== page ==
The game that invented the first-person shooter genre on the PC, id Software’s Wolfenstein 3D, came out 17-years ago. Since then fans have enjoyed a number of sequels (Return to Castle Wolfenstein, 2001; Wolfenstein: Enemy Territory, 2003) and a single prequel, Spear of Destiny. Now it’s back, this time as a fully-fledged “next-gen” multiplatform FPS, simply called Wolfenstein. To mark the occasion, we sat down with director of business development Steve Nix and community manager Peter Sokal to not only discuss B.J. Blazkowicz’s return, but to get the latest on Rage, Doom 4 and the exciting id Tech 5 engine.
VideoGamer.com: The PC has traditionally been the platform id’s games have been built on. I’m curious to know how you approach a multiplatform game like this in terms of the PC version. High-end PCs are obviously capable of more than the current consoles can offer. Do you cater for that still, despite the fact that it’s a small percentage of the market these days and many developers are crying about the current state of the PC market?
SN: (Laughs). Yeah and we’re one of ‘em sometimes! The thing is, id, we’re very loyal to the PC. We obviously sold a lot of games on the PC. A lot of guys at the studio, their first choice is a mouse and keyboard when it comes to playing their games. We throw QuakeCon, which is the largest LAN event in the US. We have thousands of people sitting in front of PCs playing against each other for days. We love the PC and we’re going to continue to support the PC, but in today’s market you can’t ignore the consoles. Piracy is such a huge problem, especially for action games. A lot of people don’t care about the multiplayer that much, they’ll just pirate the single-player game, play it and be done with it, which is a huge problem. So it’s important that you have multiplatform launches. But at the same time you don’t want to water down any of the versions. The single-player, all three versions, the PS3, Xbox and PC, are being developed by Raven, and all the multiplayer versions are being developed by Endrant here in the UK. There are more bells and whistles and individual features you can turn up on the PC if you have a really high-end rig, so ultimately you’ll get a better experience on a high-end PC than you would be able to on the consoles.
VideoGamer.com: Is that important to maintain with multiplatform games? Is it to do with giving something back to that hardcore PC fan base that you made your name with?
SN: id’s tended to be on the bleeding edge of technology over the years. If someone has the hardware you want them to be able to use it. I think it’s important for PC gamers that they’re getting a great experience on the PC.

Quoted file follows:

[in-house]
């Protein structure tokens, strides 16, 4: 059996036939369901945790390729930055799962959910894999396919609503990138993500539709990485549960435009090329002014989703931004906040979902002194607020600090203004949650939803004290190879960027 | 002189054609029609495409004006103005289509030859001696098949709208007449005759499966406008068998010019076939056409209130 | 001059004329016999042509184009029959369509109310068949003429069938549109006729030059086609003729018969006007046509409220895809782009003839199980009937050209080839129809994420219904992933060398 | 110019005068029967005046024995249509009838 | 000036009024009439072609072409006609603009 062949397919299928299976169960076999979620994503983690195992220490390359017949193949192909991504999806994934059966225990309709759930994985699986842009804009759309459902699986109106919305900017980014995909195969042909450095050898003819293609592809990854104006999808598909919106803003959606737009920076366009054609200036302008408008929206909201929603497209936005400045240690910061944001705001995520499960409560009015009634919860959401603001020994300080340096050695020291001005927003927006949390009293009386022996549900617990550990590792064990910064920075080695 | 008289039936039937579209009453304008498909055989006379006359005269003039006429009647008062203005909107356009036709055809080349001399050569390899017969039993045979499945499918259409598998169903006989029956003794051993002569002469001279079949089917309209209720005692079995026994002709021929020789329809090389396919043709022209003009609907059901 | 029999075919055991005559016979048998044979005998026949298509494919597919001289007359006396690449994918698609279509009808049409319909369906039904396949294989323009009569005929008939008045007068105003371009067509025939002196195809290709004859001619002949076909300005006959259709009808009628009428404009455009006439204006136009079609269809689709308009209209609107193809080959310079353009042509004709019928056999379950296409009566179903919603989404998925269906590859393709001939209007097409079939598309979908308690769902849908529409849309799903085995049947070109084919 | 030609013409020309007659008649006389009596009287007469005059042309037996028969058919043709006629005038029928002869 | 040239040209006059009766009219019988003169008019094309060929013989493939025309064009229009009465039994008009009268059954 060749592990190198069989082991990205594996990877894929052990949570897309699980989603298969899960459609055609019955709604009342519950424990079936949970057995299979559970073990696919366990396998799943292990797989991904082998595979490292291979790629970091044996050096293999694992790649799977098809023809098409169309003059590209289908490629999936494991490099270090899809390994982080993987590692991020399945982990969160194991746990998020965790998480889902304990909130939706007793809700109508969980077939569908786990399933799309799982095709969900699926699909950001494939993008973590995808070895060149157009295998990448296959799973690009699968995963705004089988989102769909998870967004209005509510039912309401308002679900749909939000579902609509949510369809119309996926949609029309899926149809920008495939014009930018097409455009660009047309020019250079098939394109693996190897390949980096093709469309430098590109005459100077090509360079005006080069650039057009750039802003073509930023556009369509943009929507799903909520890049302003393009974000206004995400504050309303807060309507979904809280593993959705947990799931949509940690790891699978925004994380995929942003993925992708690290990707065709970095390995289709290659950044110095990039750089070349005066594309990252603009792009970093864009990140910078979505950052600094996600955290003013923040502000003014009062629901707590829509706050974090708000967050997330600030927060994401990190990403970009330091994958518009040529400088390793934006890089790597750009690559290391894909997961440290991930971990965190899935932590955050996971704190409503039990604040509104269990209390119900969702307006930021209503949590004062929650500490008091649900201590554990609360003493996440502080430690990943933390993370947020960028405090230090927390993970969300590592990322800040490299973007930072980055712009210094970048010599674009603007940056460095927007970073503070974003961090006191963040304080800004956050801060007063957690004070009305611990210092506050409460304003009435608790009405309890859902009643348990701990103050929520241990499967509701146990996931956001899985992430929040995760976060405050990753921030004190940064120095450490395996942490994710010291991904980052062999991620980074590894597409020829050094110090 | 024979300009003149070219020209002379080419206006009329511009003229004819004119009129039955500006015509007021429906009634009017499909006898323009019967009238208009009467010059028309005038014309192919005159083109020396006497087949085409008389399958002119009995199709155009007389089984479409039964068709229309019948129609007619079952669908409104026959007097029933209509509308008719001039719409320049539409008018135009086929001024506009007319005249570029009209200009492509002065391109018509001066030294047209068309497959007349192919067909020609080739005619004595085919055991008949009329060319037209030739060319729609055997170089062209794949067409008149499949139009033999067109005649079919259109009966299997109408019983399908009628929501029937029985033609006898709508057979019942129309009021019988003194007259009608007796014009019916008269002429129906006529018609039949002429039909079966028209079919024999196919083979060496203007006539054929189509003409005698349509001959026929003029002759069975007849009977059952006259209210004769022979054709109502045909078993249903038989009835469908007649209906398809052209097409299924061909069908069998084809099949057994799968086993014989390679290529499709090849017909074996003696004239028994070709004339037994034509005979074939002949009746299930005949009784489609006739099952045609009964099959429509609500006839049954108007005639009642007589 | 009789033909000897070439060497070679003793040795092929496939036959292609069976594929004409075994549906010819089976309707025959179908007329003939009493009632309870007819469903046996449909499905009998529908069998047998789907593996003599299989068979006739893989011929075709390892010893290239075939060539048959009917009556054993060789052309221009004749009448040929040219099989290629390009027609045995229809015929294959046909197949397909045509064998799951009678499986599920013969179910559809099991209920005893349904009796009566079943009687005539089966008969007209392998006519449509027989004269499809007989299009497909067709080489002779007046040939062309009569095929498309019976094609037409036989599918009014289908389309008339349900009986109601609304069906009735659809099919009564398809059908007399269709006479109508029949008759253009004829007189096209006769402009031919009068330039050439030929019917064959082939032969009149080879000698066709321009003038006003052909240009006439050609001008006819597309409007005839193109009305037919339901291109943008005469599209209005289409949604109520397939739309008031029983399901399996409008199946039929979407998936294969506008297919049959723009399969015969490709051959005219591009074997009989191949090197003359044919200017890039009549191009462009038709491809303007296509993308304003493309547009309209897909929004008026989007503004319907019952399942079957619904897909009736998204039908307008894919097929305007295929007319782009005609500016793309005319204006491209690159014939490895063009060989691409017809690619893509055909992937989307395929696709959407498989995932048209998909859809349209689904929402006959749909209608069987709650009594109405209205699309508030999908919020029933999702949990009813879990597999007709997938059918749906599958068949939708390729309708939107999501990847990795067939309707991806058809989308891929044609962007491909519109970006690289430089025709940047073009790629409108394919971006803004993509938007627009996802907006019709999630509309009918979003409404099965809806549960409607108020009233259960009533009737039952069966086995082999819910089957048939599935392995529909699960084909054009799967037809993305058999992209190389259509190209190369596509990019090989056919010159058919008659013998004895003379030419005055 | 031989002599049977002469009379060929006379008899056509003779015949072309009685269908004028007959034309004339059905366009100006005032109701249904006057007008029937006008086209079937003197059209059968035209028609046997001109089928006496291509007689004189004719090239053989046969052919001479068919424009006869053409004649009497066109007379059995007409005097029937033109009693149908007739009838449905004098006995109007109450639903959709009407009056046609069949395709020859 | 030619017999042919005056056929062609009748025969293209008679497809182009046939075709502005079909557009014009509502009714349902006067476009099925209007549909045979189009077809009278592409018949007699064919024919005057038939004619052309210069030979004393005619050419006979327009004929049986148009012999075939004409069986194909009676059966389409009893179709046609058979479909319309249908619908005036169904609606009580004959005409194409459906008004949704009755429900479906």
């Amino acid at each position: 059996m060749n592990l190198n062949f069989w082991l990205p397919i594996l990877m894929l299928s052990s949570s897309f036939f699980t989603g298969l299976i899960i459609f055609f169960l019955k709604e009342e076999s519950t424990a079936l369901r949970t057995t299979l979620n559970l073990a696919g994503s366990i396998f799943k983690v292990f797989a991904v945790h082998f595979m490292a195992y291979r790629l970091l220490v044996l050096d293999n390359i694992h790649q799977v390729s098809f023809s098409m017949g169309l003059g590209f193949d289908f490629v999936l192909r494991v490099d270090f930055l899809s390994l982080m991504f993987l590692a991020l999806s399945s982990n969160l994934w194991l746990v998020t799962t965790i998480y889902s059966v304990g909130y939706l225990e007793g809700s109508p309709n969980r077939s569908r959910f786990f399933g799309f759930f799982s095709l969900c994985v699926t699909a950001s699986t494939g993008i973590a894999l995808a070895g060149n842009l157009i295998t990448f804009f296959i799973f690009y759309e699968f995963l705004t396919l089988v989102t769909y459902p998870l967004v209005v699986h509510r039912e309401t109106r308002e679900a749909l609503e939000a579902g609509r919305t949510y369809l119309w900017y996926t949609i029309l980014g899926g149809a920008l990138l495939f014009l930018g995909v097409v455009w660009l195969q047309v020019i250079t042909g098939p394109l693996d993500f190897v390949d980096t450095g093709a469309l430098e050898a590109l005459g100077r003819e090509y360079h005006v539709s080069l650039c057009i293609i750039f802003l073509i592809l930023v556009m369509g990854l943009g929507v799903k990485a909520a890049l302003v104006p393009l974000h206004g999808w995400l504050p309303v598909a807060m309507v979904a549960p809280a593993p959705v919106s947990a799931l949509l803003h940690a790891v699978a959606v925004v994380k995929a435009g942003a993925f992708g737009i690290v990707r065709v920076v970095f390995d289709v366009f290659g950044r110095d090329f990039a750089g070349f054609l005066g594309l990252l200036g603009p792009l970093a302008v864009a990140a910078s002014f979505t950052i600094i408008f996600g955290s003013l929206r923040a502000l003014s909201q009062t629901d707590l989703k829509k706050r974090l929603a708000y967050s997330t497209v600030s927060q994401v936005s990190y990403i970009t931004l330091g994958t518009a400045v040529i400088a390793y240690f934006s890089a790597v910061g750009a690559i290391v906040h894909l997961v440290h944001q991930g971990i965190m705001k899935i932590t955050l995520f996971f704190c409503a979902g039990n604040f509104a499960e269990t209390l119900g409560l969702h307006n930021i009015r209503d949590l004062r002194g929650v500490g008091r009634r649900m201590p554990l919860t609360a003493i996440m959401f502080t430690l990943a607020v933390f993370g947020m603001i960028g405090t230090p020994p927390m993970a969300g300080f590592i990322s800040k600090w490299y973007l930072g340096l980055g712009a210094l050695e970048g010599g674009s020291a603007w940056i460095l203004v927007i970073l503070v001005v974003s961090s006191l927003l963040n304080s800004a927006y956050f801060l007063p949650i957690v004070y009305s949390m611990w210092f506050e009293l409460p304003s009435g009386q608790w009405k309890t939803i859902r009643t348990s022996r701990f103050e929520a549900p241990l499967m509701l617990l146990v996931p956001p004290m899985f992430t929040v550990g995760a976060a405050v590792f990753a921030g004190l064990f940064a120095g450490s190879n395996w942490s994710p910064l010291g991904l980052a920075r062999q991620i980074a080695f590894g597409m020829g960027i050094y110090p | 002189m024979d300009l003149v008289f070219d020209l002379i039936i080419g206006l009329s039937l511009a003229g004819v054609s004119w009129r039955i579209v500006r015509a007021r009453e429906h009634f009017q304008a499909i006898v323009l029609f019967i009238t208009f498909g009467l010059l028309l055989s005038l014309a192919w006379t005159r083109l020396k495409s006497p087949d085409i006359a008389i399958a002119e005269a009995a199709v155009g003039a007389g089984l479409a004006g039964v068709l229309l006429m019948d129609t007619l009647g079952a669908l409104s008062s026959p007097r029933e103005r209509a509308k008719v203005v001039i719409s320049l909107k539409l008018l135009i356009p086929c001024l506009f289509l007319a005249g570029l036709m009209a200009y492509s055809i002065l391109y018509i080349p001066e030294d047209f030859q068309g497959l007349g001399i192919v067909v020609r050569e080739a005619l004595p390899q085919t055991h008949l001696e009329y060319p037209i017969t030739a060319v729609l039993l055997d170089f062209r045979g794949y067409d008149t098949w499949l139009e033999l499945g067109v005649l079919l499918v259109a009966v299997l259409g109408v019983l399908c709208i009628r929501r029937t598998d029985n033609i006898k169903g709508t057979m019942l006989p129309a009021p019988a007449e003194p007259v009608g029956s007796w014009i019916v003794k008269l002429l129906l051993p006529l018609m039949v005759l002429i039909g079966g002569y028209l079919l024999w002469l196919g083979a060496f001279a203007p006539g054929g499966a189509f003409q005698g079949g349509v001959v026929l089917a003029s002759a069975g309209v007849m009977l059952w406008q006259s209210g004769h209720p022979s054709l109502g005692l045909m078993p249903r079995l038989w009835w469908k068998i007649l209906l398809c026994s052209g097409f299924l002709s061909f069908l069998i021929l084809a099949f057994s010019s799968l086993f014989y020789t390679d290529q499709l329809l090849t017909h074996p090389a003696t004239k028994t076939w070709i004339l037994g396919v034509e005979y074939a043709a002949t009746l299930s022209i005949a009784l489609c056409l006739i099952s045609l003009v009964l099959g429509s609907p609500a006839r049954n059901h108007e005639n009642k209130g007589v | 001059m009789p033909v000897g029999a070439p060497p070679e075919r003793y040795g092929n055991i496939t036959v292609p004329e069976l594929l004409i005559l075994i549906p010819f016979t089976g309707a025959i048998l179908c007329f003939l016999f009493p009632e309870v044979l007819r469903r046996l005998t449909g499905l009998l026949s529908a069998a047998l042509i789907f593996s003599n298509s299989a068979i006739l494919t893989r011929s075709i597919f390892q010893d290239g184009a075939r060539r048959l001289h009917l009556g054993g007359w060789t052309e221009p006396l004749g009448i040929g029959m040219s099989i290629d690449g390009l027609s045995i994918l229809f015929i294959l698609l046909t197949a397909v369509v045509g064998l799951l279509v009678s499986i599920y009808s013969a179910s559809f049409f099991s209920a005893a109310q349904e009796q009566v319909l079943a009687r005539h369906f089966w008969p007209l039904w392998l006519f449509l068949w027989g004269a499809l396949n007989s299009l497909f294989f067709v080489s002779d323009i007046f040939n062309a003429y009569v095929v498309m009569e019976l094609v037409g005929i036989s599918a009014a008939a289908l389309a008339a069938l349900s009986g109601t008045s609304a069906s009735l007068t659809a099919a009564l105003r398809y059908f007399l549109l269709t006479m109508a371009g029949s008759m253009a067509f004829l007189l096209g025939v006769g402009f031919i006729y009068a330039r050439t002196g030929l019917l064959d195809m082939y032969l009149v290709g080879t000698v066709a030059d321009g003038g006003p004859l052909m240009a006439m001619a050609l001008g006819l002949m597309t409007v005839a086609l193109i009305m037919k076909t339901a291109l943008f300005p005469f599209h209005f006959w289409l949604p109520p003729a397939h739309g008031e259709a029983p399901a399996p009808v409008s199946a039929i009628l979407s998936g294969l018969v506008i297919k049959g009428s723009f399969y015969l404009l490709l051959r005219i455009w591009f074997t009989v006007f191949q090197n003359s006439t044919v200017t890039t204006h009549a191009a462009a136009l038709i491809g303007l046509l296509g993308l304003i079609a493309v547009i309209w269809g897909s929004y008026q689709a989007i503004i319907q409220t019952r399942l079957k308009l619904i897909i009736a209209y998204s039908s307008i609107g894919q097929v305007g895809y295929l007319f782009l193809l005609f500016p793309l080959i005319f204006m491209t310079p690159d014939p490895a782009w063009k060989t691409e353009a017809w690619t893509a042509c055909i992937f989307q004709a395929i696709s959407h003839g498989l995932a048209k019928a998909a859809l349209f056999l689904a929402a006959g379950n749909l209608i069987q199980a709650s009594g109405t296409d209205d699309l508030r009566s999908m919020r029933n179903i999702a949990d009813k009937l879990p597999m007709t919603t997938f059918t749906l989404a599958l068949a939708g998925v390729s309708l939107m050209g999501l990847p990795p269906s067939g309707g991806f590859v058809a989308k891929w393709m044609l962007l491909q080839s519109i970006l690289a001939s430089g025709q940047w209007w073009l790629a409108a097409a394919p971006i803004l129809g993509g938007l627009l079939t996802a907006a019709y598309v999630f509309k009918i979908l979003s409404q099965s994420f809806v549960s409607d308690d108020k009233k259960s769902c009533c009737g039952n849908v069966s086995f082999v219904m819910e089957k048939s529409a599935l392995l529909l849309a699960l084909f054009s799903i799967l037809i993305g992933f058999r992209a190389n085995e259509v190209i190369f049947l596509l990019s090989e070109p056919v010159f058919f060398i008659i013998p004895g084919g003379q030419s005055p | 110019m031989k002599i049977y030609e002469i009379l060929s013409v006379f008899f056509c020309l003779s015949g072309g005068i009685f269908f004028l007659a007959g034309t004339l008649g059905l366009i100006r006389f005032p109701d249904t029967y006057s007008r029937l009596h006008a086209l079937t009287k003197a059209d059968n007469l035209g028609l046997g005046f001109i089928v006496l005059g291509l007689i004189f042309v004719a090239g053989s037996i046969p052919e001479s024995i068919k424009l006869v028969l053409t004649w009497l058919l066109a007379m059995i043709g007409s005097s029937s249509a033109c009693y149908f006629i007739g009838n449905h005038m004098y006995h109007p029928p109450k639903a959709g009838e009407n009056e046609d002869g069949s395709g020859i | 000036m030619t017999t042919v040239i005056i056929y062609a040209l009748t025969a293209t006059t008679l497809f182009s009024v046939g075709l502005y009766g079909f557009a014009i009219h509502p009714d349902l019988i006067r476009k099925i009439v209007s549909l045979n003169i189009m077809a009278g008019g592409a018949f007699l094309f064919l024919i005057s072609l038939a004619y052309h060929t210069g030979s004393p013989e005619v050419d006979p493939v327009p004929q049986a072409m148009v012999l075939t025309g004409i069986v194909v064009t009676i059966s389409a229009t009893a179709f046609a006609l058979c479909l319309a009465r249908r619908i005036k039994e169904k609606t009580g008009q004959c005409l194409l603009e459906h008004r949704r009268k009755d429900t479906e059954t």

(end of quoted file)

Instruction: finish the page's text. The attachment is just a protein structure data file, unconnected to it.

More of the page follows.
VideoGamer.com: You mentioned that id’s always been on the bleeding edge of technology. The engine that’s being used for Wolfenstein is…
SN: It’s a highly modified id Tech 4.
VideoGamer.com: I’m curious about the engine and what it brings to the FPS genre. How does the engine make the game stand out?
SN: Raven has been working with id technology so long they’re super qualified to work on id technology. They added a number of things like soft shadows, tremendous post-processing effects, that’s why we have all the great particle effects in the world, that you really see when you see the game in action. Also they added Havoc physics, which is important for the number of objects they wanted to simulate in the world. The main thing you get with id technology is there’s a certain feel to id games that is not easily replicated in other technologies. You think about id games over the years, just how pure they feel and how connected you feel as a player to what you see on the screen… also games like Call of Duty, Half Life, the older Medal of Honor games that were all id powered, they just have a really special feel to them. We don’t think it’s easy for the other games to easily replicate that.
VideoGamer.com: It’s less about things you can pinpoint then. It’s more a combination of things that contribute to an overall feel then. That must be a very difficult thing to make scientific.
SN: It’s the way the id line code is structured and written. All that underneath the hood is stuff that John (Carmack, co-founder of id Software) wrote. It’s just the way it’s structured, how clean it is. We’re always about, underneath the hood needs to be the Ferrari of engine code, basically. It needs to be lightweight, it needs to be really good at what it does. Ultimately all that code underneath is what translates to that feel. And even though you can make two games exactly the same they can feel absolutely differently. Experienced gamers will know immediately as soon as they pick up the controller or pick up a mouse and keyboard, that one game has exceptional code underneath the hood and the other game doesn’t. And that’s one thing that’s always separated id games out and gives Wolfenstein a huge advantage.
VideoGamer.com: As PC gaming pioneers, what was your reaction to the sad news of 3D Realms’ demise?
SN: For me it was personally sad. I know a lot of people at the studio were really surprised and saddened for sure. We had originally moved to Dallas because Apogee, who morphed into 3D Realms, was our original publisher. So id might not even be in Dallas and a lot of us wouldn’t even be working in the games industry if it wasn’t for Apogee and 3D Realms. So I know for me personally I thought it was a joke when I heard the other day. So definitely, extremely saddened and surprising that those guys aren’t there and we may never see the game we were all looking forward to.
VideoGamer.com: Perhaps some room at id for some of those guys?
SN: Well, there are some pretty talented people over there, we’re still hiring so, we’ll see. It all happened right before we left so I suppose we’ll see! But yeah, there are some really talented guys in there so it very well could happen that some of them end up at id.